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Georgia Bulldogs 44, Vanderbilt Commodores 17: A Rough Day for the Commodores and Derek Mason

It might not be time to pull the plug on Vanderbilt's latest coaching experiment, but serious questions are beginning to emerge about Derek Mason

Christopher Hanewinckel-USA TODAY Sports

It's usually best to leave other programs alone when it comes to whether they should fire their schools for performance issues. (Safety issues are another matter.) And it's too soon for even Vanderbilt fans to call for Derek Mason's job at this point. But the crushing loss to Georgia provided more evidence that Mason might be in over his head, and needs to improve sooner rather than later if he wants to remain in Nashville.

To be sure, Mason didn't exactly walk into an ideal situation at Vanderbilt. But a sequence of plays that began around the middle of the third quarter, with Vanderbilt trailing 27-10, showed the kind of bad coaching that Mason and his staff have been guilty of this year.

Vanderbilt drove to the Georgia 29 with an opportunity to get the Commodores back in the game. On 4th-and-2, Vanderbilt called a play where Stephen Rivers rolled to his left, turned around and threw back across the field -- to Devin Bowman, a Georgia player who promptly returned it for a touchdown.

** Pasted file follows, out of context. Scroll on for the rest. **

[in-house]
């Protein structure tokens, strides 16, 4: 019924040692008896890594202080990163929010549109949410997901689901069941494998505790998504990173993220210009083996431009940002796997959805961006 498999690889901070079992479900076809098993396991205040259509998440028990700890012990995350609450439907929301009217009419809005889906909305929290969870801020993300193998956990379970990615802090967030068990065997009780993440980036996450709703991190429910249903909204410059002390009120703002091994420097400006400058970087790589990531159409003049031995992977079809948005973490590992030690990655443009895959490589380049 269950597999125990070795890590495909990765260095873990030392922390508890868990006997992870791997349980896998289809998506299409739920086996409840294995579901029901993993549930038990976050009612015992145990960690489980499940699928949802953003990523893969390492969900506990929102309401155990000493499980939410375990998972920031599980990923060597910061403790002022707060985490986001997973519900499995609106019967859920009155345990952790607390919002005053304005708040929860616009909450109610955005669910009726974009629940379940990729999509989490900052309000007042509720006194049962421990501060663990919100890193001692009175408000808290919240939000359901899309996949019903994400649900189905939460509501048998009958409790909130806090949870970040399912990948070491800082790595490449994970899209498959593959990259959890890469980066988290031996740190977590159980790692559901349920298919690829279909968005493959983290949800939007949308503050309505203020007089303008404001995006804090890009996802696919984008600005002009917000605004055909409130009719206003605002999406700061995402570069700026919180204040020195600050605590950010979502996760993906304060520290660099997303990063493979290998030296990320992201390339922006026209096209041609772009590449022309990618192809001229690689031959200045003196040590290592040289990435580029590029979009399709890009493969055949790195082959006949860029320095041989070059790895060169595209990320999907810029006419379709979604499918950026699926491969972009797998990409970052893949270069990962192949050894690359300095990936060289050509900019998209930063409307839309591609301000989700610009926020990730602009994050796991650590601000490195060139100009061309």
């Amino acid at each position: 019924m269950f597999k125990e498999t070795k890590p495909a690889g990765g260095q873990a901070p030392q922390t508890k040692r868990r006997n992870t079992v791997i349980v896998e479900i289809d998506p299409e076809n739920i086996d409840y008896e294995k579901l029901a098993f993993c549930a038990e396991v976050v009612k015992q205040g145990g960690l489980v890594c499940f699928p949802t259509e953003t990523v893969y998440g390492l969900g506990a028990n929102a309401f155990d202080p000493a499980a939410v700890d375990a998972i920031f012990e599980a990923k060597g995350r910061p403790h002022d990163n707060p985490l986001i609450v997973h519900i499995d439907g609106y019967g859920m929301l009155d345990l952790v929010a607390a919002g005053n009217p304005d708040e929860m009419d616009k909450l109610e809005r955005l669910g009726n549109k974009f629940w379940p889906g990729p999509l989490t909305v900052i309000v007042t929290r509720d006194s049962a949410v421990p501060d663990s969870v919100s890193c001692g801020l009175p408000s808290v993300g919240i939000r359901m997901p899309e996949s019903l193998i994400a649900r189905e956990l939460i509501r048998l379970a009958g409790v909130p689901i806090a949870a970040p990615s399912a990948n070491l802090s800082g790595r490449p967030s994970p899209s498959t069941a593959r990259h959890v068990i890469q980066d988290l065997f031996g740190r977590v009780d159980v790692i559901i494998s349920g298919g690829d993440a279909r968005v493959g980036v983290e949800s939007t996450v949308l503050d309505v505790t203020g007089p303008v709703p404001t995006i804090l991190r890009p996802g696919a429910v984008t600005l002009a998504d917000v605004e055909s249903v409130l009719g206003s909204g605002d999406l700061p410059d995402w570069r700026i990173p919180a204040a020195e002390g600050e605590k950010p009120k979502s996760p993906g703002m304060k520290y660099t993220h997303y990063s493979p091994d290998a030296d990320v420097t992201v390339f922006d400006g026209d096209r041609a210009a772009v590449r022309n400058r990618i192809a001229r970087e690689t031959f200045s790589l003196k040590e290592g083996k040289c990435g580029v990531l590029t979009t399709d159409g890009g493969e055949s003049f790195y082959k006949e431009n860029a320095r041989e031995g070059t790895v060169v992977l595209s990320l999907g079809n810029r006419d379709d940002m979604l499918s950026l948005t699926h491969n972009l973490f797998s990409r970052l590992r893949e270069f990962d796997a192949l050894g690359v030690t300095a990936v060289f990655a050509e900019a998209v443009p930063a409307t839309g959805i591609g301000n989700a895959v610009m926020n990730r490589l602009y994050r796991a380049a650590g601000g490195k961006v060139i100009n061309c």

It was a throw Rivers never should have made. But it was a puzzling call given the situation. And the coaches responded to the disaster by sticking Wade Freebeck in at quarterback. And on the ensuing drive, with the ball at the Georgia 48 on 3rd-and-1, Vanderbilt appeared to take the field with 10 men. The run came up short and the Commodores were forced to punt; with Georgia leading 34-10, any threat of making the game interesting quickly passed.

The play call on fourth down was not talent, but coaching. The QB merry-go-round, something that has become a fixture of Vanderbilt's offense this year, is coaching. Not having enough men on the field, and not doing anything about it when it occurs, is coaching. This is Derek Mason's first head coaching job, and a learning curve is to be expected, but the basics should not still be a problem for Vanderbilt halfway into the season.

For Georgia, there was nothing truly surprising about this game. Well, except that Todd Gurley -- who ran the ball 25 times for 163 yards and two touchdowns -- add a 50-yard pass out of the wildcat to his resume. Hutson Mason was solid but not spectacular (11-of-17, 121 yards, two touchdowns and an interception), the defense played relatively well even if it allowed 320 yards to the worst offense in the league, marking the second-most yards the Commodores have gained in a game this year.

Georgia did what it needed to in order to keep pace in the race for the SEC East. If Vanderbilt ever hopes to join that race, the Commodores need to improve -- with or without Derek Mason.